Grammys’ Producer of the Year (Non-Classical): 8 Worthy Contenders
The Grammy for producer of the year (non-classical) is usually not presented on television, nor is it likely to show up in any headlines on nominations morning — although one questioning gender disparity might be called for — but of all the dozens of Grammy awards outside the “big four” general field, the category may be the most representative of the year in music. Honoring the songsmiths and sonic wizards behind some of the year’s most impressive — and often ubiquitous — sounds, here are eight deserving contenders for the 2021 prize.
Despite several years as a signature collaborator for everyone from Taylor Swift to Lorde and St. Vincent, Antonoff only received his first producer nom last year. But this time around he’s arguably assembled a stronger body of eligible work, from several songs on Swift’s “Folklore” to the Chicks’ comeback album “Gaslighter.”
Blanco had amassed an arsenal of massive singles in the years before he snagged his first producer of the year nomination in 2017, and while his work from the past 12 months may have less of the chart-topping firepower than usual, he notched triumphs with FKA Twigs’ “Mary Magdalene” and “Sad Day,” as well as Halsey’s “Ashley.”
Best known as the guitarist, songwriter and producer for melancholy indie rock mainstays the National, Dessner has done his fair share of work behind the boards, producing for the likes of Sharon Van Etten and Local Natives. But this year saw him take a surprising leap into a new level of pop notoriety via his extensive work on Taylor Swift’s “Folklore,” for which he co-wrote and/or produced 11 songs.
London on da Track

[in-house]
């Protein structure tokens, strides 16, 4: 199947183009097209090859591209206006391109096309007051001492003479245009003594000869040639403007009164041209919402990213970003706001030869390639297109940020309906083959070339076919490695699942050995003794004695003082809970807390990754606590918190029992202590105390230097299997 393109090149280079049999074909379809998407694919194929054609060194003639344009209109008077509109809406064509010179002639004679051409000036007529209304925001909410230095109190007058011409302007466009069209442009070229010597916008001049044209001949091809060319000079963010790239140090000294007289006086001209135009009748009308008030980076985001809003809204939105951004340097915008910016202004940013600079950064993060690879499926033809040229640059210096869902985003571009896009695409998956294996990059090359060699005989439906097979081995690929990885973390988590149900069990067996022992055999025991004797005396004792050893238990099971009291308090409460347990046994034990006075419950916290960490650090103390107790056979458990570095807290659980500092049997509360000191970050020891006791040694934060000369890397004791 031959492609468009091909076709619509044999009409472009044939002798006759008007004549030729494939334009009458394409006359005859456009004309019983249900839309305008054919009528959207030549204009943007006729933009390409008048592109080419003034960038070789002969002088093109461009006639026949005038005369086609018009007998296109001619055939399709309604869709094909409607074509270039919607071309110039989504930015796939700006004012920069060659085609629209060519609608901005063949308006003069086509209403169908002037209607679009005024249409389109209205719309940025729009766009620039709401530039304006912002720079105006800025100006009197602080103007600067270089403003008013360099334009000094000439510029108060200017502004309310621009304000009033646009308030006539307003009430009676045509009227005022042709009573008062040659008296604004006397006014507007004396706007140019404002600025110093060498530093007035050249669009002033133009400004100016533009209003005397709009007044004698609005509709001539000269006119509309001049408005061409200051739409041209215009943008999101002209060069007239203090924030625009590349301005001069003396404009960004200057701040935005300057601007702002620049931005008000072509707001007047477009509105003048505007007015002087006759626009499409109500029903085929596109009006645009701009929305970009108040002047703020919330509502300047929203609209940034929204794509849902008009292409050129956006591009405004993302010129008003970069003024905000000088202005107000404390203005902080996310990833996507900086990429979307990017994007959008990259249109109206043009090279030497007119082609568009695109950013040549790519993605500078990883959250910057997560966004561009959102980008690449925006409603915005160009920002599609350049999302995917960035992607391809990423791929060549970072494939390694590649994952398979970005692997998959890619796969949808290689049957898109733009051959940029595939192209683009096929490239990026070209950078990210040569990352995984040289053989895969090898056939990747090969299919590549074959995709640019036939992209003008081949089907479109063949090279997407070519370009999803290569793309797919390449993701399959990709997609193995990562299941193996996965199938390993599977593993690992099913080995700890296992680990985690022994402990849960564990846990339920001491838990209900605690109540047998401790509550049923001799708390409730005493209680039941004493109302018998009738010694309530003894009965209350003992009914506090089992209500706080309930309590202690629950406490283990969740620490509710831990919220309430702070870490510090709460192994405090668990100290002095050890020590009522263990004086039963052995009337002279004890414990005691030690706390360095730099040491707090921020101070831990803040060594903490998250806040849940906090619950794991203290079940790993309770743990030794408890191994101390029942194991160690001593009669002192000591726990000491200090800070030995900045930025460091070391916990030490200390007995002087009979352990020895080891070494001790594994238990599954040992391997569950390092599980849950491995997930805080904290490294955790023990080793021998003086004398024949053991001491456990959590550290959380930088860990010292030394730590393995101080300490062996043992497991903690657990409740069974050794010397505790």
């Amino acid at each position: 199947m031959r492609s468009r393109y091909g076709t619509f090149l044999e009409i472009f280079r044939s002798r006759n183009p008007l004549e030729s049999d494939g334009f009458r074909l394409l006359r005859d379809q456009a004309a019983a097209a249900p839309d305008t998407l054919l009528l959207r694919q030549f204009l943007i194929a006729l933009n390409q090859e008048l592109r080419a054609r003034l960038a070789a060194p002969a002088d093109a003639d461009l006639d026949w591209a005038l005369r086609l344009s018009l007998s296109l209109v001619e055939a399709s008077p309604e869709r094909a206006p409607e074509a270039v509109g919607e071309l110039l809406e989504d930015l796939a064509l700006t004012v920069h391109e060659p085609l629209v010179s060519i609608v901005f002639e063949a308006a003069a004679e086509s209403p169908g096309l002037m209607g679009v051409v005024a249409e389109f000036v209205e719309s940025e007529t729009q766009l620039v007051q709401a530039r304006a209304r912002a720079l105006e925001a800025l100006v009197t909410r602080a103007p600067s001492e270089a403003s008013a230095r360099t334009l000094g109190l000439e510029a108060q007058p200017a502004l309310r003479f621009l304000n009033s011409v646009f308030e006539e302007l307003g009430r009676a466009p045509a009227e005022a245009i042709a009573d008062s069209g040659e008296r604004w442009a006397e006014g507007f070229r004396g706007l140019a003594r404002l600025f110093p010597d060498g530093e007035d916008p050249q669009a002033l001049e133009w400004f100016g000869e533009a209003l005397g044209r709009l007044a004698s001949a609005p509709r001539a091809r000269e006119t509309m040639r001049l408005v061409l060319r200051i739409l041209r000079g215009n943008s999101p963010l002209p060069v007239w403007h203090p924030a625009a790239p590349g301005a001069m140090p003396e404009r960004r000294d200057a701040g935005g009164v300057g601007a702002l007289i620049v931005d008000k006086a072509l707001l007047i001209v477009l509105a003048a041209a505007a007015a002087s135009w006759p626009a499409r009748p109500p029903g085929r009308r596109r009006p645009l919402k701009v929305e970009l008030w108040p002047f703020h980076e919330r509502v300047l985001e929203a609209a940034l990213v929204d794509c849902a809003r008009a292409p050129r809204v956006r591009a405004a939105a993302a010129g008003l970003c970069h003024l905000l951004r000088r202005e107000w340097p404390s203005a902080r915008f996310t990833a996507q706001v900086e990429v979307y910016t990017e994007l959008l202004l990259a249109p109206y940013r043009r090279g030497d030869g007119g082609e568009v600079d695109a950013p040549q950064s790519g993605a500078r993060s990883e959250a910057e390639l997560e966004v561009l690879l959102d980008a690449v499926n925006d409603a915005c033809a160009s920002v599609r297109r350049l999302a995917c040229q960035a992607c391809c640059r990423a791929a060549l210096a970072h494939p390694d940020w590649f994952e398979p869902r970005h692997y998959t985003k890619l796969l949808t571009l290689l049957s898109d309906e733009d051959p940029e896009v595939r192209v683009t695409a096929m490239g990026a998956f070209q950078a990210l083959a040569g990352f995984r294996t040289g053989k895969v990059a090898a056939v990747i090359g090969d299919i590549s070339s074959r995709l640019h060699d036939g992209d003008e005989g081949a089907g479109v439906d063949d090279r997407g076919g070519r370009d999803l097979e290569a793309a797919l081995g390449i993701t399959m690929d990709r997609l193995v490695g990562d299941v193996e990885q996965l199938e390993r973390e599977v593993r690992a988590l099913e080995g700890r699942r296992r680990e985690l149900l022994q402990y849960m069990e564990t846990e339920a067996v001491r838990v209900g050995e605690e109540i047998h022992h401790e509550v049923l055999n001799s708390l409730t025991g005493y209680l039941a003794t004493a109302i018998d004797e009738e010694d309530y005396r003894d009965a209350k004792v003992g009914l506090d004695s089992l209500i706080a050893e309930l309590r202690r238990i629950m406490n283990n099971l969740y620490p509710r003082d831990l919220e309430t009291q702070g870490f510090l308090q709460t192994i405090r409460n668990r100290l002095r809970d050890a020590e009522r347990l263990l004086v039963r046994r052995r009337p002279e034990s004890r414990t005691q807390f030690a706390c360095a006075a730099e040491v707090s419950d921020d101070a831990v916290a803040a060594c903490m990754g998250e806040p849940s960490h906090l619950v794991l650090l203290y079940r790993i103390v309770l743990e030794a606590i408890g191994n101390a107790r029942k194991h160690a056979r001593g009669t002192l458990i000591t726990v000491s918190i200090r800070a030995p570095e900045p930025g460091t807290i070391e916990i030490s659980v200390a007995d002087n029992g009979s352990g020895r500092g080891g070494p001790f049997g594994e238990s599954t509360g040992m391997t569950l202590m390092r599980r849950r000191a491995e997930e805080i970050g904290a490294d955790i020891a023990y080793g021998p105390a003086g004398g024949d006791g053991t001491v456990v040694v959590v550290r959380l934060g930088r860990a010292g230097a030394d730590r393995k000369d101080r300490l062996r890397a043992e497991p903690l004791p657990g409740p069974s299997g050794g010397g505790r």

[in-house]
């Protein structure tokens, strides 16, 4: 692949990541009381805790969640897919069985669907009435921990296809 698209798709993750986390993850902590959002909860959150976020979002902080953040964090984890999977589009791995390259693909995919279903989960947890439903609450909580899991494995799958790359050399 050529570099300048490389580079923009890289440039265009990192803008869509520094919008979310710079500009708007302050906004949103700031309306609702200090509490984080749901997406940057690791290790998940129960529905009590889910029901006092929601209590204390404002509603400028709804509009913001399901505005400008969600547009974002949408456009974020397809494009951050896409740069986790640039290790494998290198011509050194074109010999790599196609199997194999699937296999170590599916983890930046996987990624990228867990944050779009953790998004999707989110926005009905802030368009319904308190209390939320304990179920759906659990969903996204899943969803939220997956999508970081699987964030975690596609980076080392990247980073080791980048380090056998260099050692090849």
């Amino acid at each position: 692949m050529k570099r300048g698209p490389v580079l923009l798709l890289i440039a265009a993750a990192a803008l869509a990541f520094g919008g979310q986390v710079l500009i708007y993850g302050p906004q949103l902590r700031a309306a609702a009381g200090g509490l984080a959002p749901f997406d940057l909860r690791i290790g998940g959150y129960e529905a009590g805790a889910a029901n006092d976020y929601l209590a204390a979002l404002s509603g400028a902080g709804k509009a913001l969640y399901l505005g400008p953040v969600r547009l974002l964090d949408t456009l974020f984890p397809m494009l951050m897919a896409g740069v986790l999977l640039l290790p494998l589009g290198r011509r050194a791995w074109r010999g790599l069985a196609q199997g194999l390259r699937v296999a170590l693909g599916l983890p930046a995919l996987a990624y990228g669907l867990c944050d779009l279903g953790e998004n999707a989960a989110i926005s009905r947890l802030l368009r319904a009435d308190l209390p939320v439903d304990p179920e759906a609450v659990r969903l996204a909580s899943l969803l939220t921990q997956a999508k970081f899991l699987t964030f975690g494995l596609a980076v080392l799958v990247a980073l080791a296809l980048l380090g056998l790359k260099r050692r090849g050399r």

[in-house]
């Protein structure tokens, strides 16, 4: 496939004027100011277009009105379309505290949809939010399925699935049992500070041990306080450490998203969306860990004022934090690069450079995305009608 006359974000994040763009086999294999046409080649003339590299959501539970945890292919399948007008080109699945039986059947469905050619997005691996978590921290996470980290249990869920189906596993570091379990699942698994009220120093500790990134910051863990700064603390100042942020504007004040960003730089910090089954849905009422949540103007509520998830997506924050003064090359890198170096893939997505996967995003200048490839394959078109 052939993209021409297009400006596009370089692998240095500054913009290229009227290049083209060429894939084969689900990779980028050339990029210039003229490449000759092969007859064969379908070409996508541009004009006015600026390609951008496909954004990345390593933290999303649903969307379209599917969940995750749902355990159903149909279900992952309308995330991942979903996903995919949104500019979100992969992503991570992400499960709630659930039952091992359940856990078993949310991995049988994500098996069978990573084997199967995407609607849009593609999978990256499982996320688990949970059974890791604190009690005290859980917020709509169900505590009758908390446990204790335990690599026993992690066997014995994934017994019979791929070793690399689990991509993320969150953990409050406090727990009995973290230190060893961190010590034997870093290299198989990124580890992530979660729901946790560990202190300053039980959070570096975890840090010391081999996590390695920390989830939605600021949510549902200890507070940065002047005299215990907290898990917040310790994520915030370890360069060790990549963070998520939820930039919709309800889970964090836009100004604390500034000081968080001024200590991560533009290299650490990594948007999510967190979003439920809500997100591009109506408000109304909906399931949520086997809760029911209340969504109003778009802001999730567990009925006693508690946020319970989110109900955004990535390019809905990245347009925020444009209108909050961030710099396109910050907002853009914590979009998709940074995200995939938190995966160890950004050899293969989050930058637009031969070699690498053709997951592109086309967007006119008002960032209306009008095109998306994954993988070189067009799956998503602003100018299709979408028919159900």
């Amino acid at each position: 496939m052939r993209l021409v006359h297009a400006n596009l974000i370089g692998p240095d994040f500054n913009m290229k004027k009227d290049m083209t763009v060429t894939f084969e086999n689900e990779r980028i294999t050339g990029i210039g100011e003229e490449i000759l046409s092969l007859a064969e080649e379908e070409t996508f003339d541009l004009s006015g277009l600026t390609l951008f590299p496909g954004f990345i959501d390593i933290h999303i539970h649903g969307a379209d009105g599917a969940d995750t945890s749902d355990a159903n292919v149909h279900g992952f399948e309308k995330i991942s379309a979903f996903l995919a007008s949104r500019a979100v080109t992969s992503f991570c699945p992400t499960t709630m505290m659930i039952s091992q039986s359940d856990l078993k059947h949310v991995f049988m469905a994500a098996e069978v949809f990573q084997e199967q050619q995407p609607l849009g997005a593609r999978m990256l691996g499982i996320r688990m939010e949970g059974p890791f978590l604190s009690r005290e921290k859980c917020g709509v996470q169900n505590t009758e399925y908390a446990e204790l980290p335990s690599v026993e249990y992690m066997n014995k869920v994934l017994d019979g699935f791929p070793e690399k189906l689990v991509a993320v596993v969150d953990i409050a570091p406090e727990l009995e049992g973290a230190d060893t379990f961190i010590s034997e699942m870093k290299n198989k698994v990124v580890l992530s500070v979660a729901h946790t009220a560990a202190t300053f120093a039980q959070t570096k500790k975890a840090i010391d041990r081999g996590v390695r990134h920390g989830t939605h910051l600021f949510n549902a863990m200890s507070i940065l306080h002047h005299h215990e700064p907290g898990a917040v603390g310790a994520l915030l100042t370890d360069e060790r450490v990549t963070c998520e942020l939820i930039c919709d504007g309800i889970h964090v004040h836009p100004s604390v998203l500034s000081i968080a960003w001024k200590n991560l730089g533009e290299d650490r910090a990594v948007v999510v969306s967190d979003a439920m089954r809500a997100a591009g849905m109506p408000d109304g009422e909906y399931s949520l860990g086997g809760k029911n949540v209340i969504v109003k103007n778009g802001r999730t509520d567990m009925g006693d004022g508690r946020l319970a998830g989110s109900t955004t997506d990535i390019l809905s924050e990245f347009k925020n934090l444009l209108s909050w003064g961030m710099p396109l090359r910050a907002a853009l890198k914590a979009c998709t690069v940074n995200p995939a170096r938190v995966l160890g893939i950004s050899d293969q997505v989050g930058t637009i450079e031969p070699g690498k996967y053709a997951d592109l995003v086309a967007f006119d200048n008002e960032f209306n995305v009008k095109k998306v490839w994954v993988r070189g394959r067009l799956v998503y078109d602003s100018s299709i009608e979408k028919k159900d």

The 29-year-old Atlanta producer has steadily built a name for himself through work with Young Thug and French Montana, and this last year he crafted infectious singles for Summer Walker (“Come Thru”) A Boogie Wit da Hoodie (“Numbers”) and DaBaby (“Drop”).
Arguably the most influential West Coast hip-hop beatmaker of the past decade, Mustard amassed a number of big tracks with several younger acts over the last 12 months, most notably a pair of Top 20 singles with Roddy Ricch (“Ballin’,” “High Fashion”) and “West Coast S–t,” a highlight from Pop Smoke’s posthumous summer collection.
The one-man-band behind Tame Impala’s work in the studio, Kevin Parker is one of the few visionary mainstream rock and roll auteurs left standing, and on February’s “The Slow Rush,” he coaxed a vast array of sounds and textures out of his home studio in Australia.
One of the most reliable names in indie rock production, Rechtshaid was nominated for producer of the year back in 2014 for his work with longtime clients Vampire Weekend. He could wind up there yet again for his efforts with some other repeat collaborators, Haim, on their “Women in Music Pt. III.”
One of the past quarter century’s great R&B chameleons, Saadiq has spent equal parts of his career in the spotlight (as a solo artist and a member of Tony! Toni! Tone!) and behind the scenes (producing and writing for Solange and Mary J. Blige, among others). This year saw him do a little of both, from his own stylistically diverse, self-produced solo album “Jimmy Lee,” to composition work for the series “Lovecraft Country.”
Pictured (from left): Jack Antonoff, Mustard, Kevin Parker